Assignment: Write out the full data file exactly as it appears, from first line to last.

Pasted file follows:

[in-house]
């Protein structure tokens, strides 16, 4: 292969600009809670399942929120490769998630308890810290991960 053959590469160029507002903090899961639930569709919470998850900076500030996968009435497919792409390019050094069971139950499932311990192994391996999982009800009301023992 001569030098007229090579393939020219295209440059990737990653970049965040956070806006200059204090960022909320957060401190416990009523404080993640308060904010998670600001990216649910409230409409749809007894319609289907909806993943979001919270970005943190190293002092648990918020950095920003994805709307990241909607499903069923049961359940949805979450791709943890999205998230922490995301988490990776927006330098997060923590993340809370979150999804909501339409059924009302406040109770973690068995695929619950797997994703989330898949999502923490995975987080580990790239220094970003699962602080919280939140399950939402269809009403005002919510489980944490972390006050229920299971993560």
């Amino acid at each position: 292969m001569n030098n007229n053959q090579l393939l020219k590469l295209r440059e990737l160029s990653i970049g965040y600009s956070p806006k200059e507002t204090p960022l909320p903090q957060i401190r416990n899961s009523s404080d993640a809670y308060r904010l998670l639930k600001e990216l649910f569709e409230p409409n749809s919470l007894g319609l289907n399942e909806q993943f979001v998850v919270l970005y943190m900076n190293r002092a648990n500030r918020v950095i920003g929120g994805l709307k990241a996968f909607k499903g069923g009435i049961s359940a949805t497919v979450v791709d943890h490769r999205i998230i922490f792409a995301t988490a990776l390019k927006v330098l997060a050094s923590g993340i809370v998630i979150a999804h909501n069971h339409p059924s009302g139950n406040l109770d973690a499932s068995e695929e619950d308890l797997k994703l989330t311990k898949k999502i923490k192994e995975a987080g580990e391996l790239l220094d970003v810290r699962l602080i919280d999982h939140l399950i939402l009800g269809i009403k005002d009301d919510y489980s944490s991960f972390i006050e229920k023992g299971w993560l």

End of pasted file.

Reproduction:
[in-house]
């Protein structure tokens, strides 16, 4: 292969600009809670399942929120490769998630308890810290991960 053959590469160029507002903090899961639930569709919470998850900076500030996968009435497919792409390019050094069971139950499932311990192994391996999982009800009301023992 001569030098007229090579393939020219295209440059990737990653970049965040956070806006200059204090960022909320957060401190416990009523404080993640308060904010998670600001990216649910409230409409749809007894319609289907909806993943979001919270970005943190190293002092648990918020950095920003994805709307990241909607499903069923049961359940949805979450791709943890999205998230922490995301988490990776927006330098997060923590993340809370979150999804909501339409059924009302406040109770973690068995695929619950797997994703989330898949999502923490995975987080580990790239220094970003699962602080919280939140399950939402269809009403005002919510489980944490972390006050229920299971993560």
């Amino acid at each position: 292969m001569n030098n007229n053959q090579l393939l020219k590469l295209r440059e990737l160029s990653i970049g965040y600009s956070p806006k200059e507002t204090p960022l909320p903090q957060i401190r416990n899961s009523s404080d993640a809670y308060r904010l998670l639930k600001e990216l649910f569709e409230p409409n749809s919470l007894g319609l289907n399942e909806q993943f979001v998850v919270l970005y943190m900076n190293r002092a648990n500030r918020v950095i920003g929120g994805l709307k990241a996968f909607k499903g069923g009435i049961s359940a949805t497919v979450v791709d943890h490769r999205i998230i922490f792409a995301t988490a990776l390019k927006v330098l997060a050094s923590g993340i809370v998630i979150a999804h909501n069971h339409p059924s009302g139950n406040l109770d973690a499932s068995e695929e619950d308890l797997k994703l989330t311990k898949k999502i923490k192994e995975a987080g580990e391996l790239l220094d970003v810290r699962l602080i919280d999982h939140l399950i939402l009800g269809i009403k005002d009301d919510y489980s944490s991960f972390i006050e229920k023992g299971w993560l």